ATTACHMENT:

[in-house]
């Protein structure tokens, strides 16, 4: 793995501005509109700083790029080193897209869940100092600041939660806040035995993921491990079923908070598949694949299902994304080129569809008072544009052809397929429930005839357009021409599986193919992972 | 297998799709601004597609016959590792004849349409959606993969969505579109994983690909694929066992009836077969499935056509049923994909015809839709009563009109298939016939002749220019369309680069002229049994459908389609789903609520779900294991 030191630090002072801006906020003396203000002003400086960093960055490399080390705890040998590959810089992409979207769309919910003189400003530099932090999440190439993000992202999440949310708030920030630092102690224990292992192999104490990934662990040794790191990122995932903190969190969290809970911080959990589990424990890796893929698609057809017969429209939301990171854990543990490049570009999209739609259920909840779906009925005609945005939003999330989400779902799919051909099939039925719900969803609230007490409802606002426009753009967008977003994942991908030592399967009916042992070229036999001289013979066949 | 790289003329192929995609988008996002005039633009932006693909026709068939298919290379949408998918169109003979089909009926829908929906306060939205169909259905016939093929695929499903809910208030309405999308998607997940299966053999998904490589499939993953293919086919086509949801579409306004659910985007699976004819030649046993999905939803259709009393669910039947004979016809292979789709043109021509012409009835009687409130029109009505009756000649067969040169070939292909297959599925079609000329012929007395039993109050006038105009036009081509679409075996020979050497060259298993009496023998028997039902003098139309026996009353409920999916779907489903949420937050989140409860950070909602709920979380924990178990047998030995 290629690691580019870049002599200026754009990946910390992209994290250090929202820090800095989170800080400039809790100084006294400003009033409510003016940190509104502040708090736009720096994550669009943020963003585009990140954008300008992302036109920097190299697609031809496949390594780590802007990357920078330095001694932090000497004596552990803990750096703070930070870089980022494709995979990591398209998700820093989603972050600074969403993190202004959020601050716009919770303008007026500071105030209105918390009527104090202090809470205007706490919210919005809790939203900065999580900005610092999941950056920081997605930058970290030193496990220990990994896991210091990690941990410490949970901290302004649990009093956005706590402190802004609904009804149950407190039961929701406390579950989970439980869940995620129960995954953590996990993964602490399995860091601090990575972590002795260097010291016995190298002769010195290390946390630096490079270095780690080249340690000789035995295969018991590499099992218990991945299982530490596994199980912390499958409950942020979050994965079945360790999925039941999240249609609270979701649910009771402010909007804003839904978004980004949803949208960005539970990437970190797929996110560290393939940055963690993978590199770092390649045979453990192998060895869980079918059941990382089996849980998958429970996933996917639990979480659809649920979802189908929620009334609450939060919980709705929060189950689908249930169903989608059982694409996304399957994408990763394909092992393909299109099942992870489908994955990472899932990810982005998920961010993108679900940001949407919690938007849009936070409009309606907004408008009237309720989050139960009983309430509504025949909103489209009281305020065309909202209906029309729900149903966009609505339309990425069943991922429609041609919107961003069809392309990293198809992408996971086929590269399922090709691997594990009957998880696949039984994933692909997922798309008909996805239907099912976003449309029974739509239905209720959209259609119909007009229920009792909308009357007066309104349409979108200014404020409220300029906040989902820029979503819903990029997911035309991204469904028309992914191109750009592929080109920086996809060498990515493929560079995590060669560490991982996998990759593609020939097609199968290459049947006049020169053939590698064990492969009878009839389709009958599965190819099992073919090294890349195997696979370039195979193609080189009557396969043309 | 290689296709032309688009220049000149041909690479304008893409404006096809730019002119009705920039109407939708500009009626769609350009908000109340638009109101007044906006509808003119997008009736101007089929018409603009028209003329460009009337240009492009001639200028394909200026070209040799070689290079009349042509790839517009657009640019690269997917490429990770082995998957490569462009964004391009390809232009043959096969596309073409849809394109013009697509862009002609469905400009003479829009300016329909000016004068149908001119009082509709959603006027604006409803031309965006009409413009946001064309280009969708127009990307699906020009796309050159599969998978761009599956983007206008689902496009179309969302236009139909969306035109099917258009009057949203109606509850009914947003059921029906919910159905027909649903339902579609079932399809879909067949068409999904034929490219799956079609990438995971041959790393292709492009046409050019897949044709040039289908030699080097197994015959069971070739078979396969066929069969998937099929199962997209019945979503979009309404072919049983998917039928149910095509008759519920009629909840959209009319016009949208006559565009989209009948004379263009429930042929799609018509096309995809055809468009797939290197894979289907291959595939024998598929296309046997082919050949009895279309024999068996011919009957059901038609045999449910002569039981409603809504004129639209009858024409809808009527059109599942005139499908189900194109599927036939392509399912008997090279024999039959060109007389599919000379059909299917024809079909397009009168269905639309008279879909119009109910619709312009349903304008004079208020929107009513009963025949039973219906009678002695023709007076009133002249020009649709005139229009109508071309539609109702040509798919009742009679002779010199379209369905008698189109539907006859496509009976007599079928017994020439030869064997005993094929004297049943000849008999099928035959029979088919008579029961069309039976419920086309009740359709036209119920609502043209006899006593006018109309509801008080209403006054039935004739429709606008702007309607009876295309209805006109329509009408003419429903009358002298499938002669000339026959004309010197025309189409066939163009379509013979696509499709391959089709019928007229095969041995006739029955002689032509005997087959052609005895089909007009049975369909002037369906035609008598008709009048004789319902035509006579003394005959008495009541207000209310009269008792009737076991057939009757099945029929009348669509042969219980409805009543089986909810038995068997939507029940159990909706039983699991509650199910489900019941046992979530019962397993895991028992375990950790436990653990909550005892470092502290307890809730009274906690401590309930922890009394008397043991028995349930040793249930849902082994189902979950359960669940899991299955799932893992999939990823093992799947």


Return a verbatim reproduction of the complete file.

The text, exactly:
[in-house]
């Protein structure tokens, strides 16, 4: 793995501005509109700083790029080193897209869940100092600041939660806040035995993921491990079923908070598949694949299902994304080129569809008072544009052809397929429930005839357009021409599986193919992972 | 297998799709601004597609016959590792004849349409959606993969969505579109994983690909694929066992009836077969499935056509049923994909015809839709009563009109298939016939002749220019369309680069002229049994459908389609789903609520779900294991 030191630090002072801006906020003396203000002003400086960093960055490399080390705890040998590959810089992409979207769309919910003189400003530099932090999440190439993000992202999440949310708030920030630092102690224990292992192999104490990934662990040794790191990122995932903190969190969290809970911080959990589990424990890796893929698609057809017969429209939301990171854990543990490049570009999209739609259920909840779906009925005609945005939003999330989400779902799919051909099939039925719900969803609230007490409802606002426009753009967008977003994942991908030592399967009916042992070229036999001289013979066949 | 790289003329192929995609988008996002005039633009932006693909026709068939298919290379949408998918169109003979089909009926829908929906306060939205169909259905016939093929695929499903809910208030309405999308998607997940299966053999998904490589499939993953293919086919086509949801579409306004659910985007699976004819030649046993999905939803259709009393669910039947004979016809292979789709043109021509012409009835009687409130029109009505009756000649067969040169070939292909297959599925079609000329012929007395039993109050006038105009036009081509679409075996020979050497060259298993009496023998028997039902003098139309026996009353409920999916779907489903949420937050989140409860950070909602709920979380924990178990047998030995 290629690691580019870049002599200026754009990946910390992209994290250090929202820090800095989170800080400039809790100084006294400003009033409510003016940190509104502040708090736009720096994550669009943020963003585009990140954008300008992302036109920097190299697609031809496949390594780590802007990357920078330095001694932090000497004596552990803990750096703070930070870089980022494709995979990591398209998700820093989603972050600074969403993190202004959020601050716009919770303008007026500071105030209105918390009527104090202090809470205007706490919210919005809790939203900065999580900005610092999941950056920081997605930058970290030193496990220990990994896991210091990690941990410490949970901290302004649990009093956005706590402190802004609904009804149950407190039961929701406390579950989970439980869940995620129960995954953590996990993964602490399995860091601090990575972590002795260097010291016995190298002769010195290390946390630096490079270095780690080249340690000789035995295969018991590499099992218990991945299982530490596994199980912390499958409950942020979050994965079945360790999925039941999240249609609270979701649910009771402010909007804003839904978004980004949803949208960005539970990437970190797929996110560290393939940055963690993978590199770092390649045979453990192998060895869980079918059941990382089996849980998958429970996933996917639990979480659809649920979802189908929620009334609450939060919980709705929060189950689908249930169903989608059982694409996304399957994408990763394909092992393909299109099942992870489908994955990472899932990810982005998920961010993108679900940001949407919690938007849009936070409009309606907004408008009237309720989050139960009983309430509504025949909103489209009281305020065309909202209906029309729900149903966009609505339309990425069943991922429609041609919107961003069809392309990293198809992408996971086929590269399922090709691997594990009957998880696949039984994933692909997922798309008909996805239907099912976003449309029974739509239905209720959209259609119909007009229920009792909308009357007066309104349409979108200014404020409220300029906040989902820029979503819903990029997911035309991204469904028309992914191109750009592929080109920086996809060498990515493929560079995590060669560490991982996998990759593609020939097609199968290459049947006049020169053939590698064990492969009878009839389709009958599965190819099992073919090294890349195997696979370039195979193609080189009557396969043309 | 290689296709032309688009220049000149041909690479304008893409404006096809730019002119009705920039109407939708500009009626769609350009908000109340638009109101007044906006509808003119997008009736101007089929018409603009028209003329460009009337240009492009001639200028394909200026070209040799070689290079009349042509790839517009657009640019690269997917490429990770082995998957490569462009964004391009390809232009043959096969596309073409849809394109013009697509862009002609469905400009003479829009300016329909000016004068149908001119009082509709959603006027604006409803031309965006009409413009946001064309280009969708127009990307699906020009796309050159599969998978761009599956983007206008689902496009179309969302236009139909969306035109099917258009009057949203109606509850009914947003059921029906919910159905027909649903339902579609079932399809879909067949068409999904034929490219799956079609990438995971041959790393292709492009046409050019897949044709040039289908030699080097197994015959069971070739078979396969066929069969998937099929199962997209019945979503979009309404072919049983998917039928149910095509008759519920009629909840959209009319016009949208006559565009989209009948004379263009429930042929799609018509096309995809055809468009797939290197894979289907291959595939024998598929296309046997082919050949009895279309024999068996011919009957059901038609045999449910002569039981409603809504004129639209009858024409809808009527059109599942005139499908189900194109599927036939392509399912008997090279024999039959060109007389599919000379059909299917024809079909397009009168269905639309008279879909119009109910619709312009349903304008004079208020929107009513009963025949039973219906009678002695023709007076009133002249020009649709005139229009109508071309539609109702040509798919009742009679002779010199379209369905008698189109539907006859496509009976007599079928017994020439030869064997005993094929004297049943000849008999099928035959029979088919008579029961069309039976419920086309009740359709036209119920609502043209006899006593006018109309509801008080209403006054039935004739429709606008702007309607009876295309209805006109329509009408003419429903009358002298499938002669000339026959004309010197025309189409066939163009379509013979696509499709391959089709019928007229095969041995006739029955002689032509005997087959052609005895089909007009049975369909002037369906035609008598008709009048004789319902035509006579003394005959008495009541207000209310009269008792009737076991057939009757099945029929009348669509042969219980409805009543089986909810038995068997939507029940159990909706039983699991509650199910489900019941046992979530019962397993895991028992375990950790436990653990909550005892470092502290307890809730009274906690401590309930922890009394008397043991028995349930040793249930849902082994189902979950359960669940899991299955799932893992999939990823093992799947």